If you've never scaled your page size down in Microsoft Word when writing, give it a try. As I began a new manuscript a few years ago I happened to scale my pages down to where the words were only shapes. I was able to consider it from a distance. This experience was much more important than I realized at the time.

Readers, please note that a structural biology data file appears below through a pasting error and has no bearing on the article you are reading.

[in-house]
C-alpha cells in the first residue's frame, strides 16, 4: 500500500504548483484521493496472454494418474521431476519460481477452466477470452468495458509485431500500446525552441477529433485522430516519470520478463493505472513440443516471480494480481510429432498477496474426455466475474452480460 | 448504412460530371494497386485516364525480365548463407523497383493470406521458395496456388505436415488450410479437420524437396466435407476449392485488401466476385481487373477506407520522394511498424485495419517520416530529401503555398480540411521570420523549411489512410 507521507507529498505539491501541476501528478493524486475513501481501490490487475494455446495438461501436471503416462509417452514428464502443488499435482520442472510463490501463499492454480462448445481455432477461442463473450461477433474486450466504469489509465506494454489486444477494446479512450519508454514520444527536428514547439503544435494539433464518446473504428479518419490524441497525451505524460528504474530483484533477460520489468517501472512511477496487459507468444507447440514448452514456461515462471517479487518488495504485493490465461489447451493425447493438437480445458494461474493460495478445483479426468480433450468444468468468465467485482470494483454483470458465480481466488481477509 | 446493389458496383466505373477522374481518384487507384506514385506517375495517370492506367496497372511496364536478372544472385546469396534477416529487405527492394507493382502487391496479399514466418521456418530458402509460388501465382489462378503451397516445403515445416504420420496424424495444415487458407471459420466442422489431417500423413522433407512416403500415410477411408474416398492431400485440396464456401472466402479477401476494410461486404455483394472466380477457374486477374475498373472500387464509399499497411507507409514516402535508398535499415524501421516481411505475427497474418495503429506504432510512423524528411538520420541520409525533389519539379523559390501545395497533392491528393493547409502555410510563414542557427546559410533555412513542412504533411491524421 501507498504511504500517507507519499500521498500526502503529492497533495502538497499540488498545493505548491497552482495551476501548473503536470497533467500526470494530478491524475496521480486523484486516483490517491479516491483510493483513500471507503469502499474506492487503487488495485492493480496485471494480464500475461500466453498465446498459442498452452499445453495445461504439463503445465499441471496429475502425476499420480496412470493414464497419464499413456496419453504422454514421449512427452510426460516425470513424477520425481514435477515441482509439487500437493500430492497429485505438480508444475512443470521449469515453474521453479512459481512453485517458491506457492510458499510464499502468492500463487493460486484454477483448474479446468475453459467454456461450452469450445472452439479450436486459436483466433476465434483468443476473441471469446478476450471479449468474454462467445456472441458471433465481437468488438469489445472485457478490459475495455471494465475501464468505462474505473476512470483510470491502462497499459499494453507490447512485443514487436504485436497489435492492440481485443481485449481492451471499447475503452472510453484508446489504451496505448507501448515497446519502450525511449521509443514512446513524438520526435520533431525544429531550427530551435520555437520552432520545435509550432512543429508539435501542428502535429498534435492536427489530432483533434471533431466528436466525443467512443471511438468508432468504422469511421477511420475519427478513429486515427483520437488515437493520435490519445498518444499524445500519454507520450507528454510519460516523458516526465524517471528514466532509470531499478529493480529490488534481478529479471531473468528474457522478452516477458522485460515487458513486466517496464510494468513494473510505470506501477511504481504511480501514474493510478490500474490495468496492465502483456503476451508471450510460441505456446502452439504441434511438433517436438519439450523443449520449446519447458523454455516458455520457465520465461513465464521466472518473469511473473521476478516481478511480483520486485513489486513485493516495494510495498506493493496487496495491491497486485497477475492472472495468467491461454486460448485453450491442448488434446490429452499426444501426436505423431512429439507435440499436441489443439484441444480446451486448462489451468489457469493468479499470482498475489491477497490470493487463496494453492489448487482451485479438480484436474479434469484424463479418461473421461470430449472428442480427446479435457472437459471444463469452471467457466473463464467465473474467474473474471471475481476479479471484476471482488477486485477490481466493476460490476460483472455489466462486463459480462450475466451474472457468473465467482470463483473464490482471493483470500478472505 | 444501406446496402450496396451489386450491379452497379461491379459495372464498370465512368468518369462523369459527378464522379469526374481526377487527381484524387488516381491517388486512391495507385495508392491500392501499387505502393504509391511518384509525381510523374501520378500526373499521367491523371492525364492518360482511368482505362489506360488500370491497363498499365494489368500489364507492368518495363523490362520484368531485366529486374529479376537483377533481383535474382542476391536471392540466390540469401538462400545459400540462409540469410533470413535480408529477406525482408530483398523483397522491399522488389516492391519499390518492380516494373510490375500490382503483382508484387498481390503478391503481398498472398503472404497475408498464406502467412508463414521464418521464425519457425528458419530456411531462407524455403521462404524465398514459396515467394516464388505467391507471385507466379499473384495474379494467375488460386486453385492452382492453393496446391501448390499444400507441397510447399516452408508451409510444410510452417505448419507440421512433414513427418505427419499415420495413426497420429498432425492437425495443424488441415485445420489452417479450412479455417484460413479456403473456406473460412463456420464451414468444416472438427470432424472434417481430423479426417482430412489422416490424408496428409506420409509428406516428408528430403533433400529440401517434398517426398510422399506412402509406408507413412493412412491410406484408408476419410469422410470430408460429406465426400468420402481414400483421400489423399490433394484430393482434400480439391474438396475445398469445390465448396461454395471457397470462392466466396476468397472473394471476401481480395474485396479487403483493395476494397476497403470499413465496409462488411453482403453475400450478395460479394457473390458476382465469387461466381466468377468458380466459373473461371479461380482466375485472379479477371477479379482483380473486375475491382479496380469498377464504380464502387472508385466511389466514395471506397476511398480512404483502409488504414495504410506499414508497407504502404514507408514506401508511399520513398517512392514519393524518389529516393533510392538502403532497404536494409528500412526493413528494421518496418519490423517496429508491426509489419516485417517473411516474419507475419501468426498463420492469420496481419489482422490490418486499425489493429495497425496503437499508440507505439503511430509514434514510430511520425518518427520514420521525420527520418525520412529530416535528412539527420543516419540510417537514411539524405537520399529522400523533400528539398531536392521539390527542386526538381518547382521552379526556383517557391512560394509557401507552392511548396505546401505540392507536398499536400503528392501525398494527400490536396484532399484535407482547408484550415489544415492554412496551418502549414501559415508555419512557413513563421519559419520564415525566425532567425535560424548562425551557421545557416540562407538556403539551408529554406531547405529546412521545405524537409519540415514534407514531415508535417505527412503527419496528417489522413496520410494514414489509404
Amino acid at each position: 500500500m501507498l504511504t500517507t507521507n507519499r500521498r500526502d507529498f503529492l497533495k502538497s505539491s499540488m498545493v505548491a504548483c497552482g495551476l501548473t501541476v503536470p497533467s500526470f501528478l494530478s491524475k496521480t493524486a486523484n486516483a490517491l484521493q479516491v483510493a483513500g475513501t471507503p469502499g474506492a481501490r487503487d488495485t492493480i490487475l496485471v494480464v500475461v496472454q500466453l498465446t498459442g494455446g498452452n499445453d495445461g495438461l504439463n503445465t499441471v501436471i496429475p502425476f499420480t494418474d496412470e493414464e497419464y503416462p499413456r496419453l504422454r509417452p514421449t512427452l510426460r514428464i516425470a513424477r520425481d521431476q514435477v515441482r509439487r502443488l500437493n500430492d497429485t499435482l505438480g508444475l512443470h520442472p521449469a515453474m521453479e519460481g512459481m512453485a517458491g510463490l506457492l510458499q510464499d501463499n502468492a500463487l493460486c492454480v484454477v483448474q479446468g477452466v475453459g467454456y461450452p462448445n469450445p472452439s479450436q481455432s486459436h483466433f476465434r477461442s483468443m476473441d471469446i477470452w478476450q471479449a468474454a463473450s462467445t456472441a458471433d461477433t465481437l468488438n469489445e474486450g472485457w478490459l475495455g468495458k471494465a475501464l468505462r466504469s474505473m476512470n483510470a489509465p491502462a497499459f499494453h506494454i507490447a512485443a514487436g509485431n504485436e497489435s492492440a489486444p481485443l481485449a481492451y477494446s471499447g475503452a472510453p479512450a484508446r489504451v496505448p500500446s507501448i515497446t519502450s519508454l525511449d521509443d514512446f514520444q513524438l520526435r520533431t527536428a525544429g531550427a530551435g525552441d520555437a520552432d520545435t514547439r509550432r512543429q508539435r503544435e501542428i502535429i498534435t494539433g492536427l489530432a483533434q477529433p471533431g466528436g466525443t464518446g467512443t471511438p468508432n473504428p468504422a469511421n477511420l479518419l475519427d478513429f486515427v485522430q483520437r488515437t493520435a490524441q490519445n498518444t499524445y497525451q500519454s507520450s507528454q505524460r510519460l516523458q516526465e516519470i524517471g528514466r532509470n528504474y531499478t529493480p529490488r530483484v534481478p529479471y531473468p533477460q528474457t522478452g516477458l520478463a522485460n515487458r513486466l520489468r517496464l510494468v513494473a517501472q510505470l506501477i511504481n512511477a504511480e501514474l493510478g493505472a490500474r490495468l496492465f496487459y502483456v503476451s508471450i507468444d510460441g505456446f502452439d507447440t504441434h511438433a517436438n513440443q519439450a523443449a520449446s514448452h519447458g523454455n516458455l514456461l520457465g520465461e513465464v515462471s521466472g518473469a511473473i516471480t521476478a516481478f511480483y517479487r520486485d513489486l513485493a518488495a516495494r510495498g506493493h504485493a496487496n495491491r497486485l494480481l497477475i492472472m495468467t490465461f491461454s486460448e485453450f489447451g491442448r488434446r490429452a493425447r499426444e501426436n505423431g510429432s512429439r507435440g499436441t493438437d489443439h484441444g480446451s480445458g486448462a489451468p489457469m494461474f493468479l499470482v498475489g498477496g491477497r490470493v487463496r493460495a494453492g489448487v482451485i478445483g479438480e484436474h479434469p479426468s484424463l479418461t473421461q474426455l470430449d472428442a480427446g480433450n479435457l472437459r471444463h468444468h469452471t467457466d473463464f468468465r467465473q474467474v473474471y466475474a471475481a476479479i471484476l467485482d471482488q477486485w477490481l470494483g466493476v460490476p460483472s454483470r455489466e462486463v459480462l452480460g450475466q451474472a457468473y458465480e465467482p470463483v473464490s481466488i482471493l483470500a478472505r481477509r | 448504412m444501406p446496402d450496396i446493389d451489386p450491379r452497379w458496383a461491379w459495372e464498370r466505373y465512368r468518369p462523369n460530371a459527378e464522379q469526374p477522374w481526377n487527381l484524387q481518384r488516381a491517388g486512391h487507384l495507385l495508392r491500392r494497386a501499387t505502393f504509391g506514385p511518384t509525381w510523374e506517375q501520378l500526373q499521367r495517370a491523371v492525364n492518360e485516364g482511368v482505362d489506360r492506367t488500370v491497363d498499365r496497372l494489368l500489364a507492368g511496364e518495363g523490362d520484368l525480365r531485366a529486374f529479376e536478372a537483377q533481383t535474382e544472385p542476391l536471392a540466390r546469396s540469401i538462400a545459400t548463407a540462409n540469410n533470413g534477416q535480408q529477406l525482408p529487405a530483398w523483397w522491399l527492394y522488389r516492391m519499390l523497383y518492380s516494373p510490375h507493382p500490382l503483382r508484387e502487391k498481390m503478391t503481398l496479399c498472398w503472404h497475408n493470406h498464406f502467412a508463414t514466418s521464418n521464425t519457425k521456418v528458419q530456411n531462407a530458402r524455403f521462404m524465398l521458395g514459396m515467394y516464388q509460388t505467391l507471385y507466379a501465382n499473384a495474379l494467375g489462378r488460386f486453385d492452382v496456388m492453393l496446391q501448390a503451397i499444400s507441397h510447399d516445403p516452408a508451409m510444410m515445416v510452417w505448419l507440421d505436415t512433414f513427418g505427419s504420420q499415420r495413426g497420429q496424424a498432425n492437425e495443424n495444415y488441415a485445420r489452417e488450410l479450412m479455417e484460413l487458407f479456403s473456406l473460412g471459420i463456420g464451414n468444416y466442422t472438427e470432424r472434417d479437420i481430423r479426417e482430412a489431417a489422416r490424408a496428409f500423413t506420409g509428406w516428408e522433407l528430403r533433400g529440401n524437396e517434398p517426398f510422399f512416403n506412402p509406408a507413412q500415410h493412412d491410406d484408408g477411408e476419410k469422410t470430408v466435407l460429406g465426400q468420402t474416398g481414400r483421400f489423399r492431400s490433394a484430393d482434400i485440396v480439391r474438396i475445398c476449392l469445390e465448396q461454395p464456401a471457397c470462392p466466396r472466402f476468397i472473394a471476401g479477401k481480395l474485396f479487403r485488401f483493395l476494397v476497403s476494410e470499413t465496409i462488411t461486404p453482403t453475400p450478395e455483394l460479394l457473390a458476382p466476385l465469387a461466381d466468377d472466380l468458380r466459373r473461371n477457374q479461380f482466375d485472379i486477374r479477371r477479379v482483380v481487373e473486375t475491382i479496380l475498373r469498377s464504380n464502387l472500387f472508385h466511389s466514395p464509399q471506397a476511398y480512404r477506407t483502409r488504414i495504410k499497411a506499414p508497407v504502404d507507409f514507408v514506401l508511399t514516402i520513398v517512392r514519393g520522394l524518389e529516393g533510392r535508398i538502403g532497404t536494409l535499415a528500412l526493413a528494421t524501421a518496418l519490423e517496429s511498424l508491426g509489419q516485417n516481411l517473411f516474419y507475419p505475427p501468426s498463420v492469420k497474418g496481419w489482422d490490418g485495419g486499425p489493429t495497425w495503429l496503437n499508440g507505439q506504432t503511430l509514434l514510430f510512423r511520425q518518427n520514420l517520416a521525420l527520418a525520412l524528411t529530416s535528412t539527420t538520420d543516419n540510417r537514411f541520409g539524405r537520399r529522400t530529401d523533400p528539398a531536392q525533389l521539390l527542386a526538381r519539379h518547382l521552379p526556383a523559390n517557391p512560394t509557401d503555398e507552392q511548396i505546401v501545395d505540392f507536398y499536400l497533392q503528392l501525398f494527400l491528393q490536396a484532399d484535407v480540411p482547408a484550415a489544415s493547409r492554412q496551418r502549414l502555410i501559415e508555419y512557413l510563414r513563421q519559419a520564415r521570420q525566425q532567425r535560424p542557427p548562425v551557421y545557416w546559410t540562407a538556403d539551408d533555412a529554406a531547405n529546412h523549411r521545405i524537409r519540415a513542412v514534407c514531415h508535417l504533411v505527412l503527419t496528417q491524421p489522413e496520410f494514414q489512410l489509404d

I'm putting the finishing touches on this manuscript today. Titled Ell, it explores the idea of vulnerable architecture through verbo-visual poems about Philip Johnson's Glass House, a rectangle of eighteen foot high glass walls. The house is completely transparent except for the Brick Cylinder, which sits off center and hides the shower and toilet. The house is an extreme example of Mid-century minimalism and ascetic living. Attempting to articulate the importance of inhabiting the surfaces of architecture, the house became an important analogy for the construction of individual pieces of my manuscript. It allowed me to consider the project as a process of inscribing space. Like the glass walls themselves, this larger view made the text transparent, in the sense that it showed me the surface of words--that moment when they are more visual than verbal--rather than concealing them behind semantics. It also demonstrated how important the space of the page is to my writing. So give it a try, scale your pages down and consider the rapport your poems share when the words transition into graphics.